Rajasthan TurnoutIncreased Turnout RajathanIn the Rajasthan election of this month something unique happened for the first time in the state when the women voter turnout was higher than that of men by more than one percentage point. Let us try and put this in a historic perspective; in 1998, the male voter turnout was a good 6 percentage higher than that of females. Going back a decade further in time, in the 1985 elections marred by the assassination of Indira Gandhi, when Congress swept back to power in the state, men voters outvoted women voters by a solid 12 percentage! Even in the last election of 2008, men had a gap of two percentage points over women. From being perennially behind, suddenly Rajasthani women seem to have decided to jump the queue and defeat their male counterparts in the race to democracy. A whopping 33 lakh 14 thousand extra women voted in this election as compared to 2008 (a 29% increase), contributing substantially to the 37 lakh votes overall lead of the BJP over Congress. This is a story that has been largely missed by a vast number of political commentators in India.

Chhattisgarh TurnoutBastar Division 2013This women voter turnout story is not limited to Rajasthan alone, for this happened even in other states, including the tribal dominated, Naxal affected state of Chhattisgarh. In Chhattisgarh too, women voters covered a 2.5% gap of 2008 to vote almost as much as the men in percentage terms. What is interesting is that they actually out-voted the men in absolute terms in the Bastar division, which is quite commendable because of the looming Maoist fear. It is indeed no small achievement for the women voters to outvote their male counterparts by casting 12 thousand extra votes in a region where there was a clear threat of violence by Naxalites.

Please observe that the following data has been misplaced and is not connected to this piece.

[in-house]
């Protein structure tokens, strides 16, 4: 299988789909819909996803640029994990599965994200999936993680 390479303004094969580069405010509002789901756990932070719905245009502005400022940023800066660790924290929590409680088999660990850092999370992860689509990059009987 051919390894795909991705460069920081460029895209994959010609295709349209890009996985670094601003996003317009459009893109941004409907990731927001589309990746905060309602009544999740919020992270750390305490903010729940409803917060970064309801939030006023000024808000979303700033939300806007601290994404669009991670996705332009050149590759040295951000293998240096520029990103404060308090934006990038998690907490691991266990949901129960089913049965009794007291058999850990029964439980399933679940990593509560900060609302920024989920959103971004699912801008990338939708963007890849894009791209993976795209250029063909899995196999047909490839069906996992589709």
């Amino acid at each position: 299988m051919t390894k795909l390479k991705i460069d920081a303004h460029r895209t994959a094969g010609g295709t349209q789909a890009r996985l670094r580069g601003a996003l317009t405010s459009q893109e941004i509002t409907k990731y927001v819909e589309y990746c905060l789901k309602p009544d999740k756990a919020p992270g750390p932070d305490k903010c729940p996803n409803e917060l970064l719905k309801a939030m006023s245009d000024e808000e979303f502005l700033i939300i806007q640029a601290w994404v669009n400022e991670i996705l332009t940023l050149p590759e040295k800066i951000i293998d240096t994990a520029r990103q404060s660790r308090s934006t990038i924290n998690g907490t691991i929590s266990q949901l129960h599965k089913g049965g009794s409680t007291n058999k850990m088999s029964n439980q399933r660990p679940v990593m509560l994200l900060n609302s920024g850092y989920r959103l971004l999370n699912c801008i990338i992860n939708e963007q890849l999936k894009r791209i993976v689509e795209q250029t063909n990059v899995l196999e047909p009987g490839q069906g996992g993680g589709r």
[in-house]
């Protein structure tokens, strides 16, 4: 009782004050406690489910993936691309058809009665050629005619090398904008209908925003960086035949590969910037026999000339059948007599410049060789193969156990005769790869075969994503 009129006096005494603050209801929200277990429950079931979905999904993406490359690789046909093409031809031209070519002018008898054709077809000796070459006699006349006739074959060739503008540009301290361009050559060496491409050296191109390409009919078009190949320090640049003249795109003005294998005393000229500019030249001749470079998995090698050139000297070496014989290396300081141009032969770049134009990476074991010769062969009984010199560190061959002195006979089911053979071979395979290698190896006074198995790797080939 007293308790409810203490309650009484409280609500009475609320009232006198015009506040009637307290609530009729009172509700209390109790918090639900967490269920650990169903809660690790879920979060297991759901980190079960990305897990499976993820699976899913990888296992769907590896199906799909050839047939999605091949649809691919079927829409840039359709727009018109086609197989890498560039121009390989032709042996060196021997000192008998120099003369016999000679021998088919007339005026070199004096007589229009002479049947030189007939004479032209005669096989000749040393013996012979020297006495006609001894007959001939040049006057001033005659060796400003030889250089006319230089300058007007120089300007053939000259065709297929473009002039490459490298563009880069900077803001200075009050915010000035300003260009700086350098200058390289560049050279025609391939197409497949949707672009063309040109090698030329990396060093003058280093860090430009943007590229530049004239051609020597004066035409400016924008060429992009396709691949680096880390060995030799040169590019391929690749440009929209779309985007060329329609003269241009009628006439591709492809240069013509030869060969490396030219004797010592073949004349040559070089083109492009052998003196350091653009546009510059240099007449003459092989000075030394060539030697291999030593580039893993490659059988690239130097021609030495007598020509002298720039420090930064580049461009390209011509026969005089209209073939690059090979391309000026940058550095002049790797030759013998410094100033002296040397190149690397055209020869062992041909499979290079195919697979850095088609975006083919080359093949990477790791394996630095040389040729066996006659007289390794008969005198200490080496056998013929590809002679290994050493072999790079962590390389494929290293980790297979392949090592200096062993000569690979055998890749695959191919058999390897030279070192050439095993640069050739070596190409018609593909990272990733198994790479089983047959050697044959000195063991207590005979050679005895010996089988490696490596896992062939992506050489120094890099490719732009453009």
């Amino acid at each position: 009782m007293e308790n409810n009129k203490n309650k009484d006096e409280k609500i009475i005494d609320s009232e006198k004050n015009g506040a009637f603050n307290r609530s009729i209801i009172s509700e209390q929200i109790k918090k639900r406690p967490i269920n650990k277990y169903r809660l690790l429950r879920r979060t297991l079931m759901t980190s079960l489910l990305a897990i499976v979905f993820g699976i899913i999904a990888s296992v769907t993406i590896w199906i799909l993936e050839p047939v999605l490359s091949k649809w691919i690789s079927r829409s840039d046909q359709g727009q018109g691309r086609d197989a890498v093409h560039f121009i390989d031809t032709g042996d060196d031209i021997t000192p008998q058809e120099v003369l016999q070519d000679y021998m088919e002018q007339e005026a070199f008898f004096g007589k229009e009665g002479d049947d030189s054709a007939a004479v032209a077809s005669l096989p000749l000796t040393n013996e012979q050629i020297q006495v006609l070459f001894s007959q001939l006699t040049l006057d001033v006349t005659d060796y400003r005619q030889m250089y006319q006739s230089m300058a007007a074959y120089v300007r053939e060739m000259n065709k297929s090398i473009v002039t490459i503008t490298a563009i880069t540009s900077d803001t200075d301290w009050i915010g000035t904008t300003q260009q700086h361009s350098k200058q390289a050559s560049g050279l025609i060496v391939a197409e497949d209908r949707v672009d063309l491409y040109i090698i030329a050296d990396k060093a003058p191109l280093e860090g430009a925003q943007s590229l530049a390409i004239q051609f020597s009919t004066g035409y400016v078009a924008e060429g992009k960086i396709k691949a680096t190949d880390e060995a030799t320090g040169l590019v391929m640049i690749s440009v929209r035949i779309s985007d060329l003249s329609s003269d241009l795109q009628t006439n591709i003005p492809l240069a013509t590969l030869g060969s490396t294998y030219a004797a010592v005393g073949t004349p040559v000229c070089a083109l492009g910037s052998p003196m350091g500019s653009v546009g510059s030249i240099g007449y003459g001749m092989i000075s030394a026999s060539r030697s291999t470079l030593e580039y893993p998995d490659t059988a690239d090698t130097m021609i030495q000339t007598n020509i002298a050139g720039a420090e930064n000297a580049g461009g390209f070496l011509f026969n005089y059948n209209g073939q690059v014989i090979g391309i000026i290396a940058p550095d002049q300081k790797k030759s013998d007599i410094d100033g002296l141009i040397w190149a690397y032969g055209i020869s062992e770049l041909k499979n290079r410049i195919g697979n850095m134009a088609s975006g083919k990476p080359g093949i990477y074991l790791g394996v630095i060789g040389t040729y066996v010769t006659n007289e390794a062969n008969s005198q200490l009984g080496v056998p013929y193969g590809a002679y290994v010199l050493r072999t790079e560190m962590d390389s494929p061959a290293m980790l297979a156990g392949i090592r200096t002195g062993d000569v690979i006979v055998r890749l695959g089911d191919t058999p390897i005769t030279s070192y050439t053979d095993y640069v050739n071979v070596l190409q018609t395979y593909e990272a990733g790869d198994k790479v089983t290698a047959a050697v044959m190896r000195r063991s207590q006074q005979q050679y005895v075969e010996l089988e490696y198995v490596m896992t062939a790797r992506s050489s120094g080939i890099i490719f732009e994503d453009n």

How did this miracle of women outvoting the men happen? Or rather, why did this happen? To answer that question, I will first narrate an incident that happened in the month of August, when I was in a small town near Jaipur, where the then Rajasthan CM, Ashok Gehlot was addressing a small public durbar. As soon as he finished his speech, the male members among the crowd walked out of the venue, while the women formed a neat semi-circular queue and started chatting excitedly. A group of three officials of the Rajasthan government then set up an impromptu counter and started distributing 100 rupee bills to the women. This exercise was apparently part of the state government’s direct cash transfer (DCT) scheme which was then recently introduced.